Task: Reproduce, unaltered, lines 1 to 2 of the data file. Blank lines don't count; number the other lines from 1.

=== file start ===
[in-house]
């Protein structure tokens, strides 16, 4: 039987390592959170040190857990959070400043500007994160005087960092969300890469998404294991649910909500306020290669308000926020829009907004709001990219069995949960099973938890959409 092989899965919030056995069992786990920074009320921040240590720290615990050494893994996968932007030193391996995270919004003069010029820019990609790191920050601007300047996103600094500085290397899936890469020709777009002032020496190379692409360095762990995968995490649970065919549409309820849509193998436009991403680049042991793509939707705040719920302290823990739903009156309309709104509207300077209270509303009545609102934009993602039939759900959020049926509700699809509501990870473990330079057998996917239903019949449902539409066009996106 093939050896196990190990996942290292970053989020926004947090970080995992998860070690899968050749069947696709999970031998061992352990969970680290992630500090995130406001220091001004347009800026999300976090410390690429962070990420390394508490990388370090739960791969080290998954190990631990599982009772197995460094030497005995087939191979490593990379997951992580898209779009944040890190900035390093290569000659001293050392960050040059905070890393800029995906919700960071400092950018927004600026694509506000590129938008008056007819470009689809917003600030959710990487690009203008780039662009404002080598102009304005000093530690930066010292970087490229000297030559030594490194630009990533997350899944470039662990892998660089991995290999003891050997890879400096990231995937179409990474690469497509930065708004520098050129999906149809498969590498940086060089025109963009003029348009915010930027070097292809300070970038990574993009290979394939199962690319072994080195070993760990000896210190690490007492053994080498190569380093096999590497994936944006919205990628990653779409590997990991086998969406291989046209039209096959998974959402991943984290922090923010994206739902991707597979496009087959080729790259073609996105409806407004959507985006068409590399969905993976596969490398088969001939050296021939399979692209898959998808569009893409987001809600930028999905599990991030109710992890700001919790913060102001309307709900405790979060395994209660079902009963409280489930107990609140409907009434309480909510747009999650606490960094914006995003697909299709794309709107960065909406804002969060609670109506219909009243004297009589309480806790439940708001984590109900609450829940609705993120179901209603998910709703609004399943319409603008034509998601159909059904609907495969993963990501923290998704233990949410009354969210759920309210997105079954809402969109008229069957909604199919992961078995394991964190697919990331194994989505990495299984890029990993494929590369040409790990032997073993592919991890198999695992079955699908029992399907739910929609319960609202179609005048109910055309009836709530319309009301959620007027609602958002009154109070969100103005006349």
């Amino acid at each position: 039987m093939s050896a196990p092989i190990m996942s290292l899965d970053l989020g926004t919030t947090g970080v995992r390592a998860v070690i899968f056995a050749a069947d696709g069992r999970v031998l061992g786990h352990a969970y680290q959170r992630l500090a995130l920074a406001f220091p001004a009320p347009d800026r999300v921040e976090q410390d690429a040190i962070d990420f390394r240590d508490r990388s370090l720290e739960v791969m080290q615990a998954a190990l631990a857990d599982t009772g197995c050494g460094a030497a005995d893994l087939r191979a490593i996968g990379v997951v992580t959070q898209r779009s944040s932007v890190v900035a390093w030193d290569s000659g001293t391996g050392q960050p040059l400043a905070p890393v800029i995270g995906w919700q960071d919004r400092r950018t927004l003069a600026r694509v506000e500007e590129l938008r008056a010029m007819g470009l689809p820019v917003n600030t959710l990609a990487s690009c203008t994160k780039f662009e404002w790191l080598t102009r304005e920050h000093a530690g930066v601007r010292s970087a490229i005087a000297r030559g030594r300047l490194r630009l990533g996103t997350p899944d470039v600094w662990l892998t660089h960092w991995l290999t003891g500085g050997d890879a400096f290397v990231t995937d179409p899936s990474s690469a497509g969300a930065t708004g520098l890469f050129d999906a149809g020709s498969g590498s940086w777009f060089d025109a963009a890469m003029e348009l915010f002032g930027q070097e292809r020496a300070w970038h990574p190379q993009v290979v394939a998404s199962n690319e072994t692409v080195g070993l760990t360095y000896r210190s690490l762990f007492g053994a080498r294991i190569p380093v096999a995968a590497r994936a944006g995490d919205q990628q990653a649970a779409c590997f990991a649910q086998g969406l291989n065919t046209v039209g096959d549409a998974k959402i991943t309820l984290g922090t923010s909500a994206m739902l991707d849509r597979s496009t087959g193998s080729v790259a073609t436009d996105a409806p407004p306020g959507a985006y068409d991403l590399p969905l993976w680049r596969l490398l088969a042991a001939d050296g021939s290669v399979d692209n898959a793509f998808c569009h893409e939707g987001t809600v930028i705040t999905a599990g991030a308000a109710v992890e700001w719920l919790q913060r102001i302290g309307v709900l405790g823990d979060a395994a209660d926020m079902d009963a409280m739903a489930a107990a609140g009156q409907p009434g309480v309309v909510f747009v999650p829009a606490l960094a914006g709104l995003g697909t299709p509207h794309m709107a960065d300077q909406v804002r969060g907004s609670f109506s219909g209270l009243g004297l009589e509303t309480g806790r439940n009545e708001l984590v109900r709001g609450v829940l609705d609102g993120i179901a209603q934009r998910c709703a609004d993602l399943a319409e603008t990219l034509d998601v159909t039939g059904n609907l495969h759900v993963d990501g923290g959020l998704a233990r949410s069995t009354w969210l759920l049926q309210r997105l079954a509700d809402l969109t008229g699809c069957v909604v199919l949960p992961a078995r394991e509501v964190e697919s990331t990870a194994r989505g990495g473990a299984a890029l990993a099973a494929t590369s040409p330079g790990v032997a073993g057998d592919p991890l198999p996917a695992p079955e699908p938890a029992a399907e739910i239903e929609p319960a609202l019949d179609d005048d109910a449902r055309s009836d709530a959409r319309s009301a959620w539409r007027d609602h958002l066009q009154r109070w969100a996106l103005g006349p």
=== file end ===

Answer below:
[in-house]
């Protein structure tokens, strides 16, 4: 039987390592959170040190857990959070400043500007994160005087960092969300890469998404294991649910909500306020290669308000926020829009907004709001990219069995949960099973938890959409 092989899965919030056995069992786990920074009320921040240590720290615990050494893994996968932007030193391996995270919004003069010029820019990609790191920050601007300047996103600094500085290397899936890469020709777009002032020496190379692409360095762990995968995490649970065919549409309820849509193998436009991403680049042991793509939707705040719920302290823990739903009156309309709104509207300077209270509303009545609102934009993602039939759900959020049926509700699809509501990870473990330079057998996917239903019949449902539409066009996106 093939050896196990190990996942290292970053989020926004947090970080995992998860070690899968050749069947696709999970031998061992352990969970680290992630500090995130406001220091001004347009800026999300976090410390690429962070990420390394508490990388370090739960791969080290998954190990631990599982009772197995460094030497005995087939191979490593990379997951992580898209779009944040890190900035390093290569000659001293050392960050040059905070890393800029995906919700960071400092950018927004600026694509506000590129938008008056007819470009689809917003600030959710990487690009203008780039662009404002080598102009304005000093530690930066010292970087490229000297030559030594490194630009990533997350899944470039662990892998660089991995290999003891050997890879400096990231995937179409990474690469497509930065708004520098050129999906149809498969590498940086060089025109963009003029348009915010930027070097292809300070970038990574993009290979394939199962690319072994080195070993760990000896210190690490007492053994080498190569380093096999590497994936944006919205990628990653779409590997990991086998969406291989046209039209096959998974959402991943984290922090923010994206739902991707597979496009087959080729790259073609996105409806407004959507985006068409590399969905993976596969490398088969001939050296021939399979692209898959998808569009893409987001809600930028999905599990991030109710992890700001919790913060102001309307709900405790979060395994209660079902009963409280489930107990609140409907009434309480909510747009999650606490960094914006995003697909299709794309709107960065909406804002969060609670109506219909009243004297009589309480806790439940708001984590109900609450829940609705993120179901209603998910709703609004399943319409603008034509998601159909059904609907495969993963990501923290998704233990949410009354969210759920309210997105079954809402969109008229069957909604199919992961078995394991964190697919990331194994989505990495299984890029990993494929590369040409790990032997073993592919991890198999695992079955699908029992399907739910929609319960609202179609005048109910055309009836709530319309009301959620007027609602958002009154109070969100103005006349």